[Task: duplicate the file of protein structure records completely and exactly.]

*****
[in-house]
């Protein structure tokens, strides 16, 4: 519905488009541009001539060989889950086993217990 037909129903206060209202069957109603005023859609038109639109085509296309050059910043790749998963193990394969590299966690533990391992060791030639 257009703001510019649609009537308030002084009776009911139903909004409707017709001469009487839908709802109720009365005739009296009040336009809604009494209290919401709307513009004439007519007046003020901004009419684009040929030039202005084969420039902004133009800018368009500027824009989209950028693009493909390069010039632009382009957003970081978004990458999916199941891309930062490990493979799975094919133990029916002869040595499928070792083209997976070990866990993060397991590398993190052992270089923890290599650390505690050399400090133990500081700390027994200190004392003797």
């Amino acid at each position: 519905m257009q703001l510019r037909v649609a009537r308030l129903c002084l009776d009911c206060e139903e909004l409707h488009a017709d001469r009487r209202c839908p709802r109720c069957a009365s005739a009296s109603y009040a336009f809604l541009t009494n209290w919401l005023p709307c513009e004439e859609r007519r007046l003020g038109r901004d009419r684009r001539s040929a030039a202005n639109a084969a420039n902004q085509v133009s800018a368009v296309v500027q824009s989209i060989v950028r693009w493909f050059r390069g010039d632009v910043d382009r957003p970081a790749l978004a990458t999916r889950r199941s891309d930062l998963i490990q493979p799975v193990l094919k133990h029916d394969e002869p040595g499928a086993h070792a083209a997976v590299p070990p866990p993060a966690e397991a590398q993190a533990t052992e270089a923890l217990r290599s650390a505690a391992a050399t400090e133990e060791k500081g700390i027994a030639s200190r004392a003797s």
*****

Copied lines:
[in-house]
């Protein structure tokens, strides 16, 4: 519905488009541009001539060989889950086993217990 037909129903206060209202069957109603005023859609038109639109085509296309050059910043790749998963193990394969590299966690533990391992060791030639 257009703001510019649609009537308030002084009776009911139903909004409707017709001469009487839908709802109720009365005739009296009040336009809604009494209290919401709307513009004439007519007046003020901004009419684009040929030039202005084969420039902004133009800018368009500027824009989209950028693009493909390069010039632009382009957003970081978004990458999916199941891309930062490990493979799975094919133990029916002869040595499928070792083209997976070990866990993060397991590398993190052992270089923890290599650390505690050399400090133990500081700390027994200190004392003797």
């Amino acid at each position: 519905m257009q703001l510019r037909v649609a009537r308030l129903c002084l009776d009911c206060e139903e909004l409707h488009a017709d001469r009487r209202c839908p709802r109720c069957a009365s005739a009296s109603y009040a336009f809604l541009t009494n209290w919401l005023p709307c513009e004439e859609r007519r007046l003020g038109r901004d009419r684009r001539s040929a030039a202005n639109a084969a420039n902004q085509v133009s800018a368009v296309v500027q824009s989209i060989v950028r693009w493909f050059r390069g010039d632009v910043d382009r957003p970081a790749l978004a990458t999916r889950r199941s891309d930062l998963i490990q493979p799975v193990l094919k133990h029916d394969e002869p040595g499928a086993h070792a083209a997976v590299p070990p866990p993060a966690e397991a590398q993190a533990t052992e270089a923890l217990r290599s650390a505690a391992a050399t400090e133990e060791k500081g700390i027994a030639s200190r004392a003797s």